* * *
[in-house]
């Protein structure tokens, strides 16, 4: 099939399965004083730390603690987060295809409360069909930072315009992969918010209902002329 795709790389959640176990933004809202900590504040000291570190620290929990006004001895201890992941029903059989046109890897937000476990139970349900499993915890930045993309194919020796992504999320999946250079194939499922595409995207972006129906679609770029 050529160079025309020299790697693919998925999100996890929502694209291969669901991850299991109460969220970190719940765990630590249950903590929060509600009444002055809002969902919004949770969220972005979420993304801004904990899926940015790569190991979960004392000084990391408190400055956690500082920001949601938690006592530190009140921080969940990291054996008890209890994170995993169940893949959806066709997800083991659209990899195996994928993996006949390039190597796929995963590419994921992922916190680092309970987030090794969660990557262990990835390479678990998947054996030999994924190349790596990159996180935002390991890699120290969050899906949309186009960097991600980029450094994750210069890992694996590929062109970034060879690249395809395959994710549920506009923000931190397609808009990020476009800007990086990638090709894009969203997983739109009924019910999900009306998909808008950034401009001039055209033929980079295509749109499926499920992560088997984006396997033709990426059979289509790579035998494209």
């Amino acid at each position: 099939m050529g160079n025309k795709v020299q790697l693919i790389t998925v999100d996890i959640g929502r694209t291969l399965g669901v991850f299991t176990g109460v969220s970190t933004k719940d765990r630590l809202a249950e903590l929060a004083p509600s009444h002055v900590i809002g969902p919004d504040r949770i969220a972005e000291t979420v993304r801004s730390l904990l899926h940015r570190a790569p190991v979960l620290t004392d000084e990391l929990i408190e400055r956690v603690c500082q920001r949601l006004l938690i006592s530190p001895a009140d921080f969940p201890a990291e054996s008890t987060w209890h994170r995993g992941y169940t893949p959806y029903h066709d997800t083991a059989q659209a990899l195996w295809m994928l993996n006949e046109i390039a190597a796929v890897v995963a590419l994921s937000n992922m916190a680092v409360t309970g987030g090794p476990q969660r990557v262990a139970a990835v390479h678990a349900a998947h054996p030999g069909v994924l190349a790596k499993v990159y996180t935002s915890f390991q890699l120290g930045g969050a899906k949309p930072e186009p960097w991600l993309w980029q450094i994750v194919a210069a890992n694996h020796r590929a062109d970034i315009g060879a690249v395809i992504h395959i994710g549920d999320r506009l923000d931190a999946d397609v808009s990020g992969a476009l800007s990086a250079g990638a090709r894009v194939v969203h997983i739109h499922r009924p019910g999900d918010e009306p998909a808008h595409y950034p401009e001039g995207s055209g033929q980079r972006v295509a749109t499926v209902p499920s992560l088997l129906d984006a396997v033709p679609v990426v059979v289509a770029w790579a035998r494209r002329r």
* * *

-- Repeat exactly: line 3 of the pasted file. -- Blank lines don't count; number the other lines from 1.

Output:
């Amino acid at each position: 099939m050529g160079n025309k795709v020299q790697l693919i790389t998925v999100d996890i959640g929502r694209t291969l399965g669901v991850f299991t176990g109460v969220s970190t933004k719940d765990r630590l809202a249950e903590l929060a004083p509600s009444h002055v900590i809002g969902p919004d504040r949770i969220a972005e000291t979420v993304r801004s730390l904990l899926h940015r570190a790569p190991v979960l620290t004392d000084e990391l929990i408190e400055r956690v603690c500082q920001r949601l006004l938690i006592s530190p001895a009140d921080f969940p201890a990291e054996s008890t987060w209890h994170r995993g992941y169940t893949p959806y029903h066709d997800t083991a059989q659209a990899l195996w295809m994928l993996n006949e046109i390039a190597a796929v890897v995963a590419l994921s937000n992922m916190a680092v409360t309970g987030g090794p476990q969660r990557v262990a139970a990835v390479h678990a349900a998947h054996p030999g069909v994924l190349a790596k499993v990159y996180t935002s915890f390991q890699l120290g930045g969050a899906k949309p930072e186009p960097w991600l993309w980029q450094i994750v194919a210069a890992n694996h020796r590929a062109d970034i315009g060879a690249v395809i992504h395959i994710g549920d999320r506009l923000d931190a999946d397609v808009s990020g992969a476009l800007s990086a250079g990638a090709r894009v194939v969203h997983i739109h499922r009924p019910g999900d918010e009306p998909a808008h595409y950034p401009e001039g995207s055209g033929q980079r972006v295509a749109t499926v209902p499920s992560l088997l129906d984006a396997v033709p679609v990426v059979v289509a770029w790579a035998r494209r002329r």